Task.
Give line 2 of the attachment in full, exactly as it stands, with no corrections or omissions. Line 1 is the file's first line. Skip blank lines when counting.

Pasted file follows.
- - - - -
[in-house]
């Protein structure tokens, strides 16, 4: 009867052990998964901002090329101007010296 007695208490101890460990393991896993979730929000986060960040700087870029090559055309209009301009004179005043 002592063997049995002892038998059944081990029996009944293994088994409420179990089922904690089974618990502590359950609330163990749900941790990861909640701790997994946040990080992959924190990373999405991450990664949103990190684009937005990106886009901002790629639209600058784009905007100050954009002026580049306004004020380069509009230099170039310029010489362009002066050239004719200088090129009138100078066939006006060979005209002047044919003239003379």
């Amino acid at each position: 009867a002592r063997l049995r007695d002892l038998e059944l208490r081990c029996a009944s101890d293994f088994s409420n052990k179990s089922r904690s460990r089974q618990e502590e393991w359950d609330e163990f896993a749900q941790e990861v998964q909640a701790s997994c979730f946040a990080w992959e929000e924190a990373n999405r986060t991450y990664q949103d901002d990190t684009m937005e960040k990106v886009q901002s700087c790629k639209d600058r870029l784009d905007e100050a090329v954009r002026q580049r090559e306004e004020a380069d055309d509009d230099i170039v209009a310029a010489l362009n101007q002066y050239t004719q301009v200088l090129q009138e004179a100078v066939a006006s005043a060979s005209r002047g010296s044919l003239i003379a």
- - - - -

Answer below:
């Protein structure tokens, strides 16, 4: 009867052990998964901002090329101007010296 007695208490101890460990393991896993979730929000986060960040700087870029090559055309209009301009004179005043 002592063997049995002892038998059944081990029996009944293994088994409420179990089922904690089974618990502590359950609330163990749900941790990861909640701790997994946040990080992959924190990373999405991450990664949103990190684009937005990106886009901002790629639209600058784009905007100050954009002026580049306004004020380069509009230099170039310029010489362009002066050239004719200088090129009138100078066939006006060979005209002047044919003239003379």